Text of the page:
The 21st century -- marked by the advent of information technology, simultaneous political integration-fragmentation, and intense competition -- has further underlined the significance of achieving universal literacy, promoting functional education, and pushing for cutting-edge research and innovation to not only ensure social mobility and consciousness among citizens and individuals, but also facilitate sustainable national development and international cooperation. With the Asia-Pacific region emerging as a new center of global economic activity and social dynamism, the issue of Education is of paramount importance, especially vis-à-vis sustaining a strong momentum for growth, tackling poverty, fighting corruption, and harnessing civic engagement and democratic practices. Along health and income, education is one of the key pillars of human development and security – and a pivotal element of the Millennium Development Goals (MDGs) under the United Nations.
With an increasing proportion of Asia-Pacific nations embracing elections as an arbiter of political competition, and a mechanism for selection of political leaders, there is a palpable sense that the march towards democracy is very much alive and kicking.
In an era where China and India are seeking to regain their historical position (prior to the 18th century) as the world’s largest economies, with other smaller Asian countries such as Vietnam and Philippines featuring among the fastest growing markets for decades to come, there is a glimmer of hope that prosperity and democratization could move hand in hand as we enter the so-called “Asian Century”. After all, history tells us that massive economic transformation could serve as a powerful precursor for political change, as a burgeoning middle class together with new centers of power demand for greater accountability and effective governance from the traditional center.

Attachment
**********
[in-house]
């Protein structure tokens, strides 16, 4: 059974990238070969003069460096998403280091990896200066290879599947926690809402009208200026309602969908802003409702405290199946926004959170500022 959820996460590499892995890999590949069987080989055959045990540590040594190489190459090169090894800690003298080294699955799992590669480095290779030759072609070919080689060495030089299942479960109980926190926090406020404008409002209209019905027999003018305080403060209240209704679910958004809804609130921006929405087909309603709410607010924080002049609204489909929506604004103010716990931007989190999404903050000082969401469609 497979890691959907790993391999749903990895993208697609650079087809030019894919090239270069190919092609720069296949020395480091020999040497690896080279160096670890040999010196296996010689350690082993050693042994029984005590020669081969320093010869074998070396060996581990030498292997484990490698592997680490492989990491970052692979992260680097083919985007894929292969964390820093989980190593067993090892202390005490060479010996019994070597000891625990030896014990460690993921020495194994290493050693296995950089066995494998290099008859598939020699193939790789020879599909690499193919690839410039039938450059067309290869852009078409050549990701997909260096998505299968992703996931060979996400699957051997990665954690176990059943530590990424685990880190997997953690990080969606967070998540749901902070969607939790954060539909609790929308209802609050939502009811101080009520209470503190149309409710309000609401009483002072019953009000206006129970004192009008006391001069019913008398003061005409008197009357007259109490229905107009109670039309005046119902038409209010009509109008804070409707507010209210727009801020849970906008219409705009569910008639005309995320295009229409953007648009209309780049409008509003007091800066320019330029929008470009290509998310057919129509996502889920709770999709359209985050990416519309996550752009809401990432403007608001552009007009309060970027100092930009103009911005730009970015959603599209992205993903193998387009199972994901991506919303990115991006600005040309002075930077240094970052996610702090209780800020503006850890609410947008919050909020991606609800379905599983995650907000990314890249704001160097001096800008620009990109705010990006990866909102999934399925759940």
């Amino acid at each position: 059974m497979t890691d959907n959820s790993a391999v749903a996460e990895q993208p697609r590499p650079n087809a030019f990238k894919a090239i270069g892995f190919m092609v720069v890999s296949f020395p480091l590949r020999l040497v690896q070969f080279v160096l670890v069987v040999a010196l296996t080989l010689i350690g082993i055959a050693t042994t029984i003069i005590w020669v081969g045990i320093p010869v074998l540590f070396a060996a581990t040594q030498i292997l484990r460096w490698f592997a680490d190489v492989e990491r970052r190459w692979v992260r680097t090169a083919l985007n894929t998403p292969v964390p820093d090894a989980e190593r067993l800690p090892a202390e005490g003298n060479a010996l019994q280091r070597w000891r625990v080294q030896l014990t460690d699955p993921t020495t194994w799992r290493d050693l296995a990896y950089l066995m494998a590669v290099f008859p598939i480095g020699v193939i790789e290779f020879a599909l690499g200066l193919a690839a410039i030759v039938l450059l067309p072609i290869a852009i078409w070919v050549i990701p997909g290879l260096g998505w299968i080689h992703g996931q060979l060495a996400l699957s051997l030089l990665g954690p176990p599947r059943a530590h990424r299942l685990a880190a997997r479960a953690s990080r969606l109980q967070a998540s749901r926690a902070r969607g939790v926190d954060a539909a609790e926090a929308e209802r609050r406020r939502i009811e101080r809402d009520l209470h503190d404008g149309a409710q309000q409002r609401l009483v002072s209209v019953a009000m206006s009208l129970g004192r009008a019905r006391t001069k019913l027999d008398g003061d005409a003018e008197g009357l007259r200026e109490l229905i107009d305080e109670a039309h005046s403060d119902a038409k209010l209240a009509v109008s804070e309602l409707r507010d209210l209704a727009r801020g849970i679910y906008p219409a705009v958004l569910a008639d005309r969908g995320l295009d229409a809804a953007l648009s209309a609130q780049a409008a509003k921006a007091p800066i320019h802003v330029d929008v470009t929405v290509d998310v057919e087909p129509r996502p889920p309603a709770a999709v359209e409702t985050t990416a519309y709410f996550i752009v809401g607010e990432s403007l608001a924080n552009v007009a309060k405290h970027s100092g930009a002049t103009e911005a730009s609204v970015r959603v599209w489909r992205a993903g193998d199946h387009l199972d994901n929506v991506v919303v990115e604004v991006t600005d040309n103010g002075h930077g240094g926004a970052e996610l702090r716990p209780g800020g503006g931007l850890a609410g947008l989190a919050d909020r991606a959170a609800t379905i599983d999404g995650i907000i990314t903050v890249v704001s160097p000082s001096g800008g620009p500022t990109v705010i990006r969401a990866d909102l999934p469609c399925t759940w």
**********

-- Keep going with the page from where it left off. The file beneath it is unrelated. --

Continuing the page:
As Diamond and Morlino (2004: 3) argue, democracy, at the minimum, has four basic elements: “(1) universal, adult suffrage, (2) recurring, free, competitive and fair elections, (3) more than one serious political party; and (4) alternative sources of information.” And there are some reasons for optimism. By any measure, Northeast Asian countries such as South Korea, Taiwan, and Japan bear relevant characteristics of modern, minimalist democracies, having managed to hold popular, free and fair elections in recent decades.
In Southeast Asia, countries such as the Philippines and Indonesia have shelved their autocratic past in favor of a new political future, notwithstanding the occasional outbursts of “autocratic nostalgia” among certain circles, while the Indochinese states of Thailand, Myanmar, and even Cambodia have tilted in the direction of political liberalization --flirting with democratic opening under the watchful gaze of the ancien regime.